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Amazon EMR
Management Guide

Step 6: Review Configuration Settings

Configuration settings specify details about how a cluster runs, such as how many times to retry a task and how much memory is available for sorting. When you launch a cluster using Amazon EMR, there are Amazon EMR-specific settings in addition to the standard Hadoop configuration settings. The configuration settings are stored on the master node of the cluster. You can check the configuration settings to ensure that your cluster has the resources it requires to run efficiently.

Amazon EMR defines default Hadoop configuration settings that it uses to launch a cluster. The values are based on the AMI and the instance type you specify for the cluster. You can modify the configuration settings from the default values using a bootstrap action or by specifying new values in job execution parameters. For more information, see (Optional) Create Bootstrap Actions to Install Additional Software . To determine whether a bootstrap action changed the configuration settings, check the bootstrap action logs.

Amazon EMR logs the Hadoop settings used to execute each job. The log data is stored in a file named job_job-id_conf.xml under the /mnt/var/log/hadoop/history/ directory of the master node, where job-id is replaced by the identifier of the job. If you've enabled log archiving, this data is copied to Amazon S3 in the logs/date/jobflow-id/jobs folder, where date is the date the job ran, and jobflow-id is the identifier of the cluster.

The following Hadoop job configuration settings are especially useful for investigating performance issues. For more information about the Hadoop configuration settings and how they affect the behavior of Hadoop, go to http://hadoop.apache.org/docs/.

Configuration Setting Description
dfs.replication The number of HDFS nodes to which a single block (like the hard drive block) is copied to in order to produce a RAID-like environment. Determines the number of HDFS nodes which contain a copy of the block.
io.sort.mb Total memory available for sorting. This value should be 10x io.sort.factor. This setting can also be used to calculate total memory used by task node by figuring io.sort.mb multiplied by mapred.tasktracker.ap.tasks.maximum.
io.sort.spill.percent Used during sort, at which point the disk will start to be used because the allotted sort memory is getting full.
mapred.child.java.opts Deprecated. Use mapred.map.child.java.opts and mapred.reduce.child.java.opts instead. The Java options TaskTracker uses when launching a JVM for a task to execute within. A common parameter is “-Xmx” for setting max memory size.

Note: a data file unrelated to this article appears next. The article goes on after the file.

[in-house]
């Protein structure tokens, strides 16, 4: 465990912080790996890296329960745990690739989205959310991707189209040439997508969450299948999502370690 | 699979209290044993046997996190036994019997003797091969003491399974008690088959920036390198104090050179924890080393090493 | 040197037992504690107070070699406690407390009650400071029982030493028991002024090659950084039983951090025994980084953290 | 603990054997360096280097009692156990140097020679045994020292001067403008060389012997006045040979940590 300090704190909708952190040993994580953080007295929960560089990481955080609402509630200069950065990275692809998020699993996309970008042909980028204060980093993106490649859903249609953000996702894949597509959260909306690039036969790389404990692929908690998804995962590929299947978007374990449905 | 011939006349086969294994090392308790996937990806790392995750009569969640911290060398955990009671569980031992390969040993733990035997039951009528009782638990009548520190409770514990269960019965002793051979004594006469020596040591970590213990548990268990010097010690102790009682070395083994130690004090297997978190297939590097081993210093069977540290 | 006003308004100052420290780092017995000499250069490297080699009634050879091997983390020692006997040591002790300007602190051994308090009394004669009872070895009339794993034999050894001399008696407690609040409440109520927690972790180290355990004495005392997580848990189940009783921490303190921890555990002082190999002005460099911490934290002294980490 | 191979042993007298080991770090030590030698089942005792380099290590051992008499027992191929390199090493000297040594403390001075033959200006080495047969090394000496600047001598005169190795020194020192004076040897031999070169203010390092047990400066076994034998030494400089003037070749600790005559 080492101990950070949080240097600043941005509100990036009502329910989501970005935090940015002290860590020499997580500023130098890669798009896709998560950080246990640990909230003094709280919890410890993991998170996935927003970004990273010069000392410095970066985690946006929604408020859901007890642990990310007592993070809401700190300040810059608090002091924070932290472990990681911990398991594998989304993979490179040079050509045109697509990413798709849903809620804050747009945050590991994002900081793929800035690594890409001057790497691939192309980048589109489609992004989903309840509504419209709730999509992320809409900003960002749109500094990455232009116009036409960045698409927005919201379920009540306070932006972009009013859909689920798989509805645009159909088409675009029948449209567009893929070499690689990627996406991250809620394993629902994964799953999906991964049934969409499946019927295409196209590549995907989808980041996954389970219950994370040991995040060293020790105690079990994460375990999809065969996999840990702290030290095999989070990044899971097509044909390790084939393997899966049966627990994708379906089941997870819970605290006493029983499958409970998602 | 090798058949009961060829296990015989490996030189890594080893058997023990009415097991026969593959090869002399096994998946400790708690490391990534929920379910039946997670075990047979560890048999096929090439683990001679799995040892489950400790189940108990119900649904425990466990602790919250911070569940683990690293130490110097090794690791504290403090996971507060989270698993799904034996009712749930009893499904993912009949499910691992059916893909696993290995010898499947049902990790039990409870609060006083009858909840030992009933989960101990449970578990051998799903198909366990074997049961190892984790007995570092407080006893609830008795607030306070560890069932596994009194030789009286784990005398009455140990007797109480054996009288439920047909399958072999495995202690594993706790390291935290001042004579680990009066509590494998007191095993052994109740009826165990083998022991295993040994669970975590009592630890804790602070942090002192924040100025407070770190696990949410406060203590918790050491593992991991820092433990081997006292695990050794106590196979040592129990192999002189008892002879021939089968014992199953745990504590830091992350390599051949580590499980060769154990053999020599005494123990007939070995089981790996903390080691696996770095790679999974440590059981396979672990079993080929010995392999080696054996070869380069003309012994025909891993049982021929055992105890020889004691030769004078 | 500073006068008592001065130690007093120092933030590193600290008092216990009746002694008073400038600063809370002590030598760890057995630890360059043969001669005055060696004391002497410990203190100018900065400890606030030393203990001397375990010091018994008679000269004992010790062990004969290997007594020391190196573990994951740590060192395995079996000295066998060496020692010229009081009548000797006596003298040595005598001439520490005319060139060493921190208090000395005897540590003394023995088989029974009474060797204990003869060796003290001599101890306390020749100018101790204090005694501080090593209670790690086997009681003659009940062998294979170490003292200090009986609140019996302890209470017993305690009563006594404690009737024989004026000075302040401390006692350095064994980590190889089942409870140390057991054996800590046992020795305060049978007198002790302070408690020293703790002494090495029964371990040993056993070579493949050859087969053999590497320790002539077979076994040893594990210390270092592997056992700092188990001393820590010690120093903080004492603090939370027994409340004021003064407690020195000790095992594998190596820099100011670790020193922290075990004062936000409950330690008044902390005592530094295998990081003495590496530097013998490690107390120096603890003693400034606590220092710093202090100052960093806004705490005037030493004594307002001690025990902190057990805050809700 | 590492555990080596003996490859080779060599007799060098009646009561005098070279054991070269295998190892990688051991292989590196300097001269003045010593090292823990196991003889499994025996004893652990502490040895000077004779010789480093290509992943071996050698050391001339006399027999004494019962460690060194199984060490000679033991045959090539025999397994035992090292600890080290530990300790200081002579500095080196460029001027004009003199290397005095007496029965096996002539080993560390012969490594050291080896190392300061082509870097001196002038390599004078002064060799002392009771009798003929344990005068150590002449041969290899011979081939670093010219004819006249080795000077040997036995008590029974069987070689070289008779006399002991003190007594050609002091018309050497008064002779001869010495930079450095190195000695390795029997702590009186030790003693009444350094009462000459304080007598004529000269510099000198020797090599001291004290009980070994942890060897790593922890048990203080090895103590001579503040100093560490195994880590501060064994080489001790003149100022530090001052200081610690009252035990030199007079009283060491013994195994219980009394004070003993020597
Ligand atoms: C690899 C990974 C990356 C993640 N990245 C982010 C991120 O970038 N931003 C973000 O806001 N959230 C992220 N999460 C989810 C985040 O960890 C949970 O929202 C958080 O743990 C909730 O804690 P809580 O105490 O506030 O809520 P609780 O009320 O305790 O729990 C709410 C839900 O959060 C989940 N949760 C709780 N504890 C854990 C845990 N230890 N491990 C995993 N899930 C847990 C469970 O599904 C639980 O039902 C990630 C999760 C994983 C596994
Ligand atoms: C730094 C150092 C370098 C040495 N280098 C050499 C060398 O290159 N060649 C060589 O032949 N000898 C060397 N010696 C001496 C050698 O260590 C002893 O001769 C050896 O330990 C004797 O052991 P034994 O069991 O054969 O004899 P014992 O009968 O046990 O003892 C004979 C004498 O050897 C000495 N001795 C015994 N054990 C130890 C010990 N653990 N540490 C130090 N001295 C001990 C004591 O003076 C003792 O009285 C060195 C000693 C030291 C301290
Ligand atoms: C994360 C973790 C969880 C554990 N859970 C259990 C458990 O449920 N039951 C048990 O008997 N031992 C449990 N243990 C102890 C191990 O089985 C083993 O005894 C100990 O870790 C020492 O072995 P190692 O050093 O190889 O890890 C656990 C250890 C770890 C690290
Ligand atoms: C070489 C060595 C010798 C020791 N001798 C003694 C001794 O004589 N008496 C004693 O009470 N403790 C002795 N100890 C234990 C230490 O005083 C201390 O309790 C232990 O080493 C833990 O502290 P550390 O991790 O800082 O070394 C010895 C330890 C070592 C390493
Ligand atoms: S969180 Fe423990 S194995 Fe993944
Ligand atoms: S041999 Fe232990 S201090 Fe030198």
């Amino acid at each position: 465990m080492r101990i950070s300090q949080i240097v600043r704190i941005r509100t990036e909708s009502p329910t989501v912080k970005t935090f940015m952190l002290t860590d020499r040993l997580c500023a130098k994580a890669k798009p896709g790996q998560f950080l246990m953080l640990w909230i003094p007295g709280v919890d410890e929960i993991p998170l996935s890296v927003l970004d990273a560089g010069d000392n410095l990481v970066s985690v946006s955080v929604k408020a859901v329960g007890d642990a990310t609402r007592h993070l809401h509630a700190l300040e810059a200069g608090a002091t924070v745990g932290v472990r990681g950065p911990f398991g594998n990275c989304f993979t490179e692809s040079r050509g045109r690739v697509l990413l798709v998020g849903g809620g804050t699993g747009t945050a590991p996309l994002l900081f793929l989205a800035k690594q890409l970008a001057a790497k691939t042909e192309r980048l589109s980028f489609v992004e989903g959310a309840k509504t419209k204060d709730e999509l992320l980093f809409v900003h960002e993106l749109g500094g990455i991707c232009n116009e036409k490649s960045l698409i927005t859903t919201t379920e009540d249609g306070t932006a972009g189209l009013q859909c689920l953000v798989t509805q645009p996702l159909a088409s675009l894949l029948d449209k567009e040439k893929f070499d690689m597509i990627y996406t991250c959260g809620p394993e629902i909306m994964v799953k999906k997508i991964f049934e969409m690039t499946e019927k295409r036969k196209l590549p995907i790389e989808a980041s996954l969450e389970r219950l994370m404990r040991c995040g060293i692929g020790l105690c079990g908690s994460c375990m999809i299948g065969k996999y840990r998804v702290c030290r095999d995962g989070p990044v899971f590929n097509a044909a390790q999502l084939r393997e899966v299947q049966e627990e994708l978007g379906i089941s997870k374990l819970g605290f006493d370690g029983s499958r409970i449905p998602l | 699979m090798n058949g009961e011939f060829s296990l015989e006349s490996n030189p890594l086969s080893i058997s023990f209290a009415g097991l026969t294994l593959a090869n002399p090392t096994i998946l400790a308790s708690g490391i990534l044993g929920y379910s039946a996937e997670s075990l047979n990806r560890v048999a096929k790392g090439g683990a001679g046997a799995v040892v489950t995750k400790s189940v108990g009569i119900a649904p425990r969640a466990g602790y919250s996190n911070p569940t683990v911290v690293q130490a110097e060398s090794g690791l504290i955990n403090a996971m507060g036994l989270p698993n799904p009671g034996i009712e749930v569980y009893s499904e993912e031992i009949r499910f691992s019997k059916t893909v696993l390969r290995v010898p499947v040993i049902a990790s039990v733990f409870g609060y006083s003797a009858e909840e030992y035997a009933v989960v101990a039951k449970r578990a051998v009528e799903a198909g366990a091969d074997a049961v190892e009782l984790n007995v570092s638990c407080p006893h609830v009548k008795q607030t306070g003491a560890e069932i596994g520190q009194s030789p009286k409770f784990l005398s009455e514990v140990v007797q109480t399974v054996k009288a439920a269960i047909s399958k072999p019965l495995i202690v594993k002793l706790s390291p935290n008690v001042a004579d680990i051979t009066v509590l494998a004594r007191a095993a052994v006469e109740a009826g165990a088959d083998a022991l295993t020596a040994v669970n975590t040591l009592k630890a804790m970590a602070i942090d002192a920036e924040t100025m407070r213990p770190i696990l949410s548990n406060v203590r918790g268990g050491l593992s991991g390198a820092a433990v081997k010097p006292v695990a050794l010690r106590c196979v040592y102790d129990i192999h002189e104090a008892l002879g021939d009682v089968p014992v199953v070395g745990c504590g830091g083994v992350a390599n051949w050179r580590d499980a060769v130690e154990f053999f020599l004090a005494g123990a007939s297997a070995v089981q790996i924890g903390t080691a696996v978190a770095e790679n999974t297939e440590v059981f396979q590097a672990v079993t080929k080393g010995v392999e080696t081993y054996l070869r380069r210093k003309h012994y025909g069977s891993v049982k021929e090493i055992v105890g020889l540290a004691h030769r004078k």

mapred.map.child.java.opts The Java options TaskTracker uses when launching a JVM for a map task to execute within. A common parameter is “-Xmx” for setting max memory heap size.
mapred.map.tasks.speculative.execution Determines whether map task attempts of the same task may be launched in parallel.
mapred.reduce.tasks.speculative.execution Determines whether reduce task attempts of the same task may be launched in parallel.
mapred.map.max.attempts The maximum number of times a map task can be attempted. If all fail, then the map task is marked as failed.
mapred.reduce.child.java.opts The Java options TaskTracker uses when launching a JVM for a reduce task to execute within. A common parameter is “-Xmx” for setting max memory heap size.
mapred.reduce.max.attempts The maximum number of times a reduce task can be attempted. If all fail, then the map task is marked as failed.
mapred.reduce.slowstart.completed.maps The amount of maps tasks that should complete before reduce tasks are attempted. Not waiting long enough may cause “Too many fetch-failure” errors in attempts.
mapred.reuse.jvm.num.tasks A task runs within a single JVM. Specifies how many tasks may reuse the same JVM.
mapred.tasktracker.map.tasks.maximum The max amount of tasks that can execute in parallel per task node during mapping.
mapred.tasktracker.reduce.tasks.maximum The max amount of tasks that can execute in parallel per task node during reducing.

If your cluster tasks are memory-intensive, you can enhance performance by using fewer tasks per core node and reducing your job tracker heap size.